So intelligent were her methods that she doubtless had great influence in making the memory of his art enduring.Women in the fine arts, from the Seventh Century B.C. to the Twentieth Century A.D. | Clara Erskine Clement
However great the power of Revival, there is no memory unless there was a First Impression.
First Impressions are usually vivid but the power to revive them is weak—a poor memory.
First Impressions are usually weak but the power to revive them is strong—still a poor memory.
British Dictionary definitions for memory
the ability of the mind to store and recall past sensations, thoughts, knowledge, etc: he can do it from memory
the part of the brain that appears to have this function
the sum of everything retained by the mind
a particular recollection of an event, person, etc
the time over which recollection extends: within his memory
commemoration or remembrance: in memory of our leader
the state of being remembered, as after death
the tendency for a material, system, etc, to show effects that depend on its past treatment or history
the ability of a material, etc, to return to a former state after a constraint has been removed
Collins English Dictionary - Complete & Unabridged 2012 Digital Edition © William Collins Sons & Co. Ltd. 1979, 1986 © HarperCollins Publishers 1998, 2000, 2003, 2005, 2006, 2007, 2009, 2012
Scientific definitions for memory
The ability to remember past experiences or learned information, involving advanced mental processes such as learning, retention, recall, and recognition and resulting from chemical changes between neurons in several different areas of the brain, including the hippocampus. Immediate memory lasts for just a few seconds. Short-term memory stores information that has been minimally processed and is available only for a few minutes, as in remembering a phone number just long enough to use it. Short-term memory is transferred into long-term memory, which can last for many years, only when repeated use of the information facilitates neurochemical changes that allow it to be retained. The loss of memory because of disease or injury is called amnesia.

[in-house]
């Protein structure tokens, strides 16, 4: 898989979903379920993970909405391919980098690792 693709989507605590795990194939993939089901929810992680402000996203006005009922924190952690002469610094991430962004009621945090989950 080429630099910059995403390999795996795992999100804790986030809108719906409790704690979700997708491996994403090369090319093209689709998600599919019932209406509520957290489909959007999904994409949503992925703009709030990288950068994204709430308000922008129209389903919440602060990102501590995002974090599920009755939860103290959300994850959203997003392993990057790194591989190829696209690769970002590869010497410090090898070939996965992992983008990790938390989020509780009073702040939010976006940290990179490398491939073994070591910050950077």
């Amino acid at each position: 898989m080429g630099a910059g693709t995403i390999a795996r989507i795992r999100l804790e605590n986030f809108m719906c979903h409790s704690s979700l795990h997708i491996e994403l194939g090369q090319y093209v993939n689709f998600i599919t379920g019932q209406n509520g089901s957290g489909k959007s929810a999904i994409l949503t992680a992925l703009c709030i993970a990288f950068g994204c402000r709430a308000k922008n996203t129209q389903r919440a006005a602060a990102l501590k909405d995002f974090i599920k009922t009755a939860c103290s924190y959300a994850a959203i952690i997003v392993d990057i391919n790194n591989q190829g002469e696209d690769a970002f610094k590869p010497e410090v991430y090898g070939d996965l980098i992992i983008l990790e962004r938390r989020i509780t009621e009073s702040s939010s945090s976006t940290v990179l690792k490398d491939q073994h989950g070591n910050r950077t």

The collection of information gained from past learning or experience that is stored in a person's mind.
A piece of information, such as the mental image of an experience, that is stored in the memory.
A part of a computer in which data is stored for later use.
The capacity of a computer, chips, and storage devices to preserve data and programs for retrieval. Memory is measured in bytes. See more at hard disk RAM ROM.
The capacity of a material, such as plastic or metal, to return to a previous shape or condition.
The capacity of the immune system to produce a specific immune response to an antigen it has previously encountered.
The American Heritage® Science Dictionary Copyright © 2011. Published by Houghton Mifflin Harcourt Publishing Company. All rights reserved.
Other Idioms and Phrases with memory
see commit to memory; in memory of.
The American Heritage® Idioms Dictionary Copyright © 2002, 2001, 1995 by Houghton Mifflin Harcourt Publishing Company. Published by Houghton Mifflin Harcourt Publishing Company.